Look, sandwiches are important. They are probably the most important food item that can be served between two pieces of bread. Ah, and there you see it, right? Right? Two pieces of bread. Not one. Not some damn tube of bread sliced halfway in two as if by some lazy millenial that couldn’t be bothered to finish the job because he had to go find an ironic way to wear a fedora- Indiana Jones and Don Draper can wear fedoras, but everyone else should give it up. You know what else Don Draper and Indy knew the value of? Rye bread and pastrami. Sourdough and corned beef. Spicy mustard and thick-cut cheese.
You remember that scene in Saving Private Ryan? The one where Tom Hanks, after storming Omaha Beach like a baller, stumbles into the command post and the camera lingers longingly on a pile of sandwiches, each one a couple inches thick with smoked meat and thin pieces of bread on top, the coffee black and steaming next to it? Now try picturing that scene with some pale torpedo-shaped subs instead. It doesn’t work. Why doesn’t it work? Because you’d immediately start thinking about the Germans’ use of unrestricted submarine warfare against Allied and neutral shipping, the sinking of the Lusitania, and the marginally-legal Q-ships that the British had started employing. Instead, you see a pile of sandwiches that would be at home in a New York deli. Instead of the weapons of Nazis and the murkiness of maritime law, you are reminded of the reasons why the Allies are invading Nazi Europe.
The Deli sandwich, and the Deli itself, comes from a variety of cultures. In New York Italian delis and Jewish delis sit side-by-side (I assume; I’ve only been to New York once and I didn’t actually measure the distance between various delis). Imagine that happening in Nazi Germany. You can’t. We must fight against the encroachment of the the sandwich monoculture as firmly as Tom Hanks fought against the Nazis and the Illuminati and gender-segregated housing!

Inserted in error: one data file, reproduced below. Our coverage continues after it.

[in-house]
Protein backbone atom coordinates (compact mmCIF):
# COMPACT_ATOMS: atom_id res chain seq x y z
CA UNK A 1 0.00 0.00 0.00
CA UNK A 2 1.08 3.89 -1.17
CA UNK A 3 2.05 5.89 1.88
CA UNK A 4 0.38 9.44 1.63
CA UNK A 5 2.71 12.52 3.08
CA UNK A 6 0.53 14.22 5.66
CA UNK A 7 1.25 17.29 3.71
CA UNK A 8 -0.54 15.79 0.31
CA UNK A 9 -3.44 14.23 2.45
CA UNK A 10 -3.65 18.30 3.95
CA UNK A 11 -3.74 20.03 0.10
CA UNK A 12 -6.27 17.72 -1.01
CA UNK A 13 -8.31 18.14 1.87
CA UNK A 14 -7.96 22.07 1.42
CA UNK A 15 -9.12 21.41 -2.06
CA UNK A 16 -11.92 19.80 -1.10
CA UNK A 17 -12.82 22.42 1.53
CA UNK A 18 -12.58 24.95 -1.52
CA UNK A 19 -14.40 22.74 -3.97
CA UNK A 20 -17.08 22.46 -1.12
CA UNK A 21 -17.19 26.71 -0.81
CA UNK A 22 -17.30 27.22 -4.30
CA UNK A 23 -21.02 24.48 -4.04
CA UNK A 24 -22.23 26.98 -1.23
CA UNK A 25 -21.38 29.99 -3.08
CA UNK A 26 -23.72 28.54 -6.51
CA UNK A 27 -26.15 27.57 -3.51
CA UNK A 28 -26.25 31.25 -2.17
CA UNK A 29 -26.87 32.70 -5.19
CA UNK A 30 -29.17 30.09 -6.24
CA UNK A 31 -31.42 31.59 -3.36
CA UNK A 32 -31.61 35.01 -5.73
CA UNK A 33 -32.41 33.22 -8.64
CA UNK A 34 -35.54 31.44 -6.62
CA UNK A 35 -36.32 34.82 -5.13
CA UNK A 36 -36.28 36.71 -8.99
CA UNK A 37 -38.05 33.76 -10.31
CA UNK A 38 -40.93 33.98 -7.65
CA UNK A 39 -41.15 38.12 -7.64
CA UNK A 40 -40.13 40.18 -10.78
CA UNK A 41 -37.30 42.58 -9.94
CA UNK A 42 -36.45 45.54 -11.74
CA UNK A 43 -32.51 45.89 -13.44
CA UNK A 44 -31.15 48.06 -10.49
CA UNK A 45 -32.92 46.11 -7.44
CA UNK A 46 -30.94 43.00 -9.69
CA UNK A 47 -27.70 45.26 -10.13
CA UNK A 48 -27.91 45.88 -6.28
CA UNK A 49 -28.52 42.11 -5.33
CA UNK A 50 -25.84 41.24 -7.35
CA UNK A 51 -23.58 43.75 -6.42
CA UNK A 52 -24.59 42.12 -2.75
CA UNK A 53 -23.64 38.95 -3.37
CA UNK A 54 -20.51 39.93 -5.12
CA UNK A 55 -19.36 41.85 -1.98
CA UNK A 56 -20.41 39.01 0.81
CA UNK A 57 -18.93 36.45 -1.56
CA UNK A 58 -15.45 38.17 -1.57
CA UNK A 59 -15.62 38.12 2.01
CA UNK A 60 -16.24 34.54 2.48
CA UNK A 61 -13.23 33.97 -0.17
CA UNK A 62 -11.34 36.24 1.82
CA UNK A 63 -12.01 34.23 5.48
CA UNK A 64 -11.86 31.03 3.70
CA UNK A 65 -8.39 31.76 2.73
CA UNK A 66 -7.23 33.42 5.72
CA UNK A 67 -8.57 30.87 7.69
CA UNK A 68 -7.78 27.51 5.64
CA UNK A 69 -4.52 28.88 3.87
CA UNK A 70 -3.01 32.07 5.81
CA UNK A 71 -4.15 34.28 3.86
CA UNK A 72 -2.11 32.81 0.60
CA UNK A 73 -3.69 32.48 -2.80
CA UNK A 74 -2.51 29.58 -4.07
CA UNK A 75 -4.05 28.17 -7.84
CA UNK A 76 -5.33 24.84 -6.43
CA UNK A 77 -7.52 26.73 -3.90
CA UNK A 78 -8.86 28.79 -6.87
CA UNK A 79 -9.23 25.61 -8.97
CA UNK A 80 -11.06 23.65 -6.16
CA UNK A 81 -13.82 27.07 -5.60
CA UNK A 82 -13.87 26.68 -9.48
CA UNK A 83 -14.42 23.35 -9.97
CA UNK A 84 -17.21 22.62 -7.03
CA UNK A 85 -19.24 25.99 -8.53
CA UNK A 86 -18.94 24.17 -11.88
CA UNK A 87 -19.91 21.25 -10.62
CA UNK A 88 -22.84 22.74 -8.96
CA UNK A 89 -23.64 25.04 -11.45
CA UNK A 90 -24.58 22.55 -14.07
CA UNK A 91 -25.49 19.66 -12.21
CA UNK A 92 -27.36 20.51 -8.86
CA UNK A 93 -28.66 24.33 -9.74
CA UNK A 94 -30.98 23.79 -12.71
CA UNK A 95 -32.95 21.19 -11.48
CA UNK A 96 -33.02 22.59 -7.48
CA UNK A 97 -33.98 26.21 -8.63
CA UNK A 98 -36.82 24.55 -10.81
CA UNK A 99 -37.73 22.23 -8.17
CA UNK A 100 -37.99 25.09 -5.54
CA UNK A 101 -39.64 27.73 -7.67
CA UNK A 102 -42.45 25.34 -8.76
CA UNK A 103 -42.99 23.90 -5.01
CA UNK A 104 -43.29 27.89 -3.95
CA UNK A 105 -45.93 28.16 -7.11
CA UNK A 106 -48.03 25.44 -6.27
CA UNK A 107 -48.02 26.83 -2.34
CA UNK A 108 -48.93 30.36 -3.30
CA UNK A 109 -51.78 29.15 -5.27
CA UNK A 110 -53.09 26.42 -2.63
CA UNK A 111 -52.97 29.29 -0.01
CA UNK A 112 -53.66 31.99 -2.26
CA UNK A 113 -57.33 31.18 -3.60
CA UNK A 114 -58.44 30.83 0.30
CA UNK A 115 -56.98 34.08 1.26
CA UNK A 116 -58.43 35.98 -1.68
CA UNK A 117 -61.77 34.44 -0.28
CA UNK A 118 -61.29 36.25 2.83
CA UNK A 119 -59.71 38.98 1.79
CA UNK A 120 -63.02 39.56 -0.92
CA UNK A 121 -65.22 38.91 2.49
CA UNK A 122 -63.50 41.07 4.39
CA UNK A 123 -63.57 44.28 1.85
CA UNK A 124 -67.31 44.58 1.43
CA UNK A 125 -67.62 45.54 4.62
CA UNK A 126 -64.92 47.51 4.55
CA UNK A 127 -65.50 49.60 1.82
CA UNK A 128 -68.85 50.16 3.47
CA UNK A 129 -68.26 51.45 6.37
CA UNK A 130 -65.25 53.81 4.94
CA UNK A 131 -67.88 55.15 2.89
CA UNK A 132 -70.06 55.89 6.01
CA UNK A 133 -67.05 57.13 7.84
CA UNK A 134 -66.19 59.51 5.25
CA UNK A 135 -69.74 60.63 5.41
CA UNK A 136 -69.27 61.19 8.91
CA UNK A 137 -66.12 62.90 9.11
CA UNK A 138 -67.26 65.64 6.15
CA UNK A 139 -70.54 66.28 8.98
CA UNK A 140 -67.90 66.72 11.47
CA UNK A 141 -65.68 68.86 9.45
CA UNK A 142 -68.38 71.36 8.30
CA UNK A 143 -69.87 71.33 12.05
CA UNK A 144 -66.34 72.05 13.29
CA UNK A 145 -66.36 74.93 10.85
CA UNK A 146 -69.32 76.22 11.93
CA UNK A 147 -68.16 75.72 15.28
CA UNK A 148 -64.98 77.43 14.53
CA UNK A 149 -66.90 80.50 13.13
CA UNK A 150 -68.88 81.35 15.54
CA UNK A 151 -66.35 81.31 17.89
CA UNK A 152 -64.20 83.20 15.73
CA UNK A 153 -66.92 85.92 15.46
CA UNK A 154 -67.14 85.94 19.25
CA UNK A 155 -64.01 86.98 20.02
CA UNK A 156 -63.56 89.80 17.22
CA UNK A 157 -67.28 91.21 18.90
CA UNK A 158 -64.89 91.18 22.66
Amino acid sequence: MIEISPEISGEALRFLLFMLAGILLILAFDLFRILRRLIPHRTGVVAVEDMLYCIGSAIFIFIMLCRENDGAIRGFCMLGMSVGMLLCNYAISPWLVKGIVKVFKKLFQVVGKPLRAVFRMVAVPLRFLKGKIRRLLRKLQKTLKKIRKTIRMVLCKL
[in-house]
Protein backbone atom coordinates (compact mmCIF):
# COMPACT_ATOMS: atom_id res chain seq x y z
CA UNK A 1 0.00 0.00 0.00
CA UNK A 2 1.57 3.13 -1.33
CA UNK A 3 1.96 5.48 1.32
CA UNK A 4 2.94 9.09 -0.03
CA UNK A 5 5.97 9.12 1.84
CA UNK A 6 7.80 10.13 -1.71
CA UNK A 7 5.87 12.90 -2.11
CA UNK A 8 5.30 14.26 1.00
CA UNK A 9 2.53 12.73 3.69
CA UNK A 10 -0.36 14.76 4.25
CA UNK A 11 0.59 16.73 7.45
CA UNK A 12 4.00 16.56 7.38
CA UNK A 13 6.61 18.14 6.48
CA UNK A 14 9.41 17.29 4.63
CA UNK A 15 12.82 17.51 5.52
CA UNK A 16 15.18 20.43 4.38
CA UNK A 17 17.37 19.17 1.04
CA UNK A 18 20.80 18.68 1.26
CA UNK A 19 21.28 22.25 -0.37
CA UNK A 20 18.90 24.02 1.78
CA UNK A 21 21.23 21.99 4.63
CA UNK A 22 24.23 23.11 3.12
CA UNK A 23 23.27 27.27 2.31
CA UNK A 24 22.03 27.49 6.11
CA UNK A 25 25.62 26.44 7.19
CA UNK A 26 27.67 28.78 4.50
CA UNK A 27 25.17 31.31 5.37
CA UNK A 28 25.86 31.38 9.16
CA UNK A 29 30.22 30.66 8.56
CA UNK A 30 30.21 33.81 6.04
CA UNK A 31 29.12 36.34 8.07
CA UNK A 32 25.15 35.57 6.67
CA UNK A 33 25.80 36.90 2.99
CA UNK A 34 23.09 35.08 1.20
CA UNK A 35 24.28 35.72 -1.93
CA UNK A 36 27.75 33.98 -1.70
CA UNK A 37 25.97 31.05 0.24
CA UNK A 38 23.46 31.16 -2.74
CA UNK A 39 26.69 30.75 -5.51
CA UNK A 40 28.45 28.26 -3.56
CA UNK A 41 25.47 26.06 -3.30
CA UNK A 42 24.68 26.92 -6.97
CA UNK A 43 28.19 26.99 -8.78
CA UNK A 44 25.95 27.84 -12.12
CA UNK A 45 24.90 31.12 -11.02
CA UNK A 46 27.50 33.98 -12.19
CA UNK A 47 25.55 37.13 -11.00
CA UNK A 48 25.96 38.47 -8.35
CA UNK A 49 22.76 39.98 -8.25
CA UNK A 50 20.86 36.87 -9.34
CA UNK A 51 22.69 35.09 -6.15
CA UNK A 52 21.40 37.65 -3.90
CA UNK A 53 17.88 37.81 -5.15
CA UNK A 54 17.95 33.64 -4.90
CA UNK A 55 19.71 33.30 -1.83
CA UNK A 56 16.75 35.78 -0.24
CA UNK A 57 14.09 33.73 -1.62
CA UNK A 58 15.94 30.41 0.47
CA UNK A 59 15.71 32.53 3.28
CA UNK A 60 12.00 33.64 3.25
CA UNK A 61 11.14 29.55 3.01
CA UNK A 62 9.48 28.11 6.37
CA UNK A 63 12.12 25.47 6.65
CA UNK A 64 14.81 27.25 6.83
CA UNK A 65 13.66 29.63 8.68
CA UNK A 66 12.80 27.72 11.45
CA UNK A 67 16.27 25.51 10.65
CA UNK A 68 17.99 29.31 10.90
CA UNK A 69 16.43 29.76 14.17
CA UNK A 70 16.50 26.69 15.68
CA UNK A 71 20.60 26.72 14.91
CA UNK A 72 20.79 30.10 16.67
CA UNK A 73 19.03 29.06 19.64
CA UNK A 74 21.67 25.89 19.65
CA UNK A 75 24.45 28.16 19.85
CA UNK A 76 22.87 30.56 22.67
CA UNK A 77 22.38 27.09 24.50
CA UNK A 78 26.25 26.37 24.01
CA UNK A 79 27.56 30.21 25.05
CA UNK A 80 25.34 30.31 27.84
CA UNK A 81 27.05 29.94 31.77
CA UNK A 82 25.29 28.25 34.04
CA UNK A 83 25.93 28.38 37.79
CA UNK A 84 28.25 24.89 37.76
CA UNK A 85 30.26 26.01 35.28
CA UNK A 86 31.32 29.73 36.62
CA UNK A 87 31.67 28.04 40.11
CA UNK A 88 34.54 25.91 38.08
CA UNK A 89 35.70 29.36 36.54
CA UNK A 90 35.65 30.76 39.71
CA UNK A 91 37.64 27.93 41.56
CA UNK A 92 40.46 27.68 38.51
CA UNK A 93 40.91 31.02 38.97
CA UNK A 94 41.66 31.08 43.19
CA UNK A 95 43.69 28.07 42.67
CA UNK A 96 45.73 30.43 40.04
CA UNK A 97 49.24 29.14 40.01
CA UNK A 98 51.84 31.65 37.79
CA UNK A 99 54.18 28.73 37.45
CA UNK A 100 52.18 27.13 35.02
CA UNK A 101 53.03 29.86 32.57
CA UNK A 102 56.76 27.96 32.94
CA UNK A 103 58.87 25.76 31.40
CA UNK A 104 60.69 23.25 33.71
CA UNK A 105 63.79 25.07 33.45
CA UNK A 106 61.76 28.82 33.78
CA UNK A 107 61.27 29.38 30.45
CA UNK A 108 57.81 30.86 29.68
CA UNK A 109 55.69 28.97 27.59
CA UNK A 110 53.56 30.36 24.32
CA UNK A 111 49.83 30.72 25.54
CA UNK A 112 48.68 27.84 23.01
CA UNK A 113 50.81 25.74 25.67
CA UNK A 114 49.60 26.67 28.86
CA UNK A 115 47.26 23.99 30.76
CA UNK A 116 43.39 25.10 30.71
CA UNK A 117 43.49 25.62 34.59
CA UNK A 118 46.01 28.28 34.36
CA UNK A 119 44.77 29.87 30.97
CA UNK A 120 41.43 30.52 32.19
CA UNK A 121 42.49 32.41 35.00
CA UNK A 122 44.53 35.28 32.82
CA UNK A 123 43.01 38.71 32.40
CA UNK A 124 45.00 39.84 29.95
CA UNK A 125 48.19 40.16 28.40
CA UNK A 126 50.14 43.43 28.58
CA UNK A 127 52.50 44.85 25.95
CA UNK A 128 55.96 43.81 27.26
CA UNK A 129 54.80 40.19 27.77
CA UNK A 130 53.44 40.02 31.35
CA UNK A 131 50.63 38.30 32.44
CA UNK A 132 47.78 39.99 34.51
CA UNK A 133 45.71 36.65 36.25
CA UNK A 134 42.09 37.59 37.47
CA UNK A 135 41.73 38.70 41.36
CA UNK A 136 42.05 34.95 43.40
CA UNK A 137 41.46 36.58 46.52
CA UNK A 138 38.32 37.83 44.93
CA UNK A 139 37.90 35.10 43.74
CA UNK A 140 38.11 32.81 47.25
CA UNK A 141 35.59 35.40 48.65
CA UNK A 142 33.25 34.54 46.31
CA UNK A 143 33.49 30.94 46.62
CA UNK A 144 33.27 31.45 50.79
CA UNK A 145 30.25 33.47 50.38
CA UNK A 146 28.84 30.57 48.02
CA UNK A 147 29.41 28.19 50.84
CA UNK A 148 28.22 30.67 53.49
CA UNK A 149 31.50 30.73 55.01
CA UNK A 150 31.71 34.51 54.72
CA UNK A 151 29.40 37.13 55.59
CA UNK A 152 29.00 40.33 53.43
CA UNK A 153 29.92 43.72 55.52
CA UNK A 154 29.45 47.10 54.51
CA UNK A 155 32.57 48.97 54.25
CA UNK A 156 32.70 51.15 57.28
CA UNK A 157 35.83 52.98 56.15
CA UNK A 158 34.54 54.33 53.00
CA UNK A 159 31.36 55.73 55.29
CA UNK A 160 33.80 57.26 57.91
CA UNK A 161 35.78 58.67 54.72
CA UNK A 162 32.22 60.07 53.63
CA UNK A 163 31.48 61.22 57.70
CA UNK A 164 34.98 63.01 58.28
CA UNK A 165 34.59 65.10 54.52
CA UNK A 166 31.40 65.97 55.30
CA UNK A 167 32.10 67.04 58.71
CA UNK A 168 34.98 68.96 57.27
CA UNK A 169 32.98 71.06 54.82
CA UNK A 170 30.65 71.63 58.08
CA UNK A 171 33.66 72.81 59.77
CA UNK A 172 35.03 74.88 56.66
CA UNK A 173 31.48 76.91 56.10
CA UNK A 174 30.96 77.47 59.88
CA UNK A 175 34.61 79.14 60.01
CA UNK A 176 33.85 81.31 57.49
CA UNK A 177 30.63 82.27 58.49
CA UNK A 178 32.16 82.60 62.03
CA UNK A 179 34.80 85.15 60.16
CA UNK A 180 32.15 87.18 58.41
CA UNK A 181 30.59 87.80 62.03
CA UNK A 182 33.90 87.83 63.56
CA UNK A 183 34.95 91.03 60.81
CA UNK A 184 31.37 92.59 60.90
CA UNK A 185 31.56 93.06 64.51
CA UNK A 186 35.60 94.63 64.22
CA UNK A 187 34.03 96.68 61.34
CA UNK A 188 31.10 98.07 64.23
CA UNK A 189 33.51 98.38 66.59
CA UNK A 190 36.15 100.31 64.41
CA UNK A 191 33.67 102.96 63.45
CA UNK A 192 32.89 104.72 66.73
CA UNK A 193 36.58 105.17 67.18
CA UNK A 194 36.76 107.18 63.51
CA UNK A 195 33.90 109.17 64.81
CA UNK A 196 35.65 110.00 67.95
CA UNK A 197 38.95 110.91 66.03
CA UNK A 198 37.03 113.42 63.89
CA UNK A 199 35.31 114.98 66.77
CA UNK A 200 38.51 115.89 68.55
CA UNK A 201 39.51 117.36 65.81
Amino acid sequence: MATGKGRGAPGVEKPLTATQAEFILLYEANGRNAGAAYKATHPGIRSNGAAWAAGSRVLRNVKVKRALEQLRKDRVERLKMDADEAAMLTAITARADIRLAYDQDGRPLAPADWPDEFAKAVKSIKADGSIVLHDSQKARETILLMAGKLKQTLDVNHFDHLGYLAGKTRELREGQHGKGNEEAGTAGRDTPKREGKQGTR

Look, this isn’t to say that there should never be submarine sandwiches (mainly they should be meatball). There can be. But right now there are way too many of them and not enough places making good two-pieces-of-bread sandwiches. Hell, even three pieces would be good if you’re in the club. And don’t forget: if you cut a submarine sandwich in half all you get is two smaller subs. Cut a pastrami-on-rye in half and you get two triangles where once you had a square. You’ve just changed the geometry of the world! Everything is fresh and new and exciting again! Life is worth living and birds are singing and children are reading Proust again!
So, I implore you, go out and find a deli or a market sandwich counter and get a sandwich on something other than boring old sub bread*.
*The bread made aboard submarines is actually quite amazing; probably because it consists of three parts butter to every one part flour.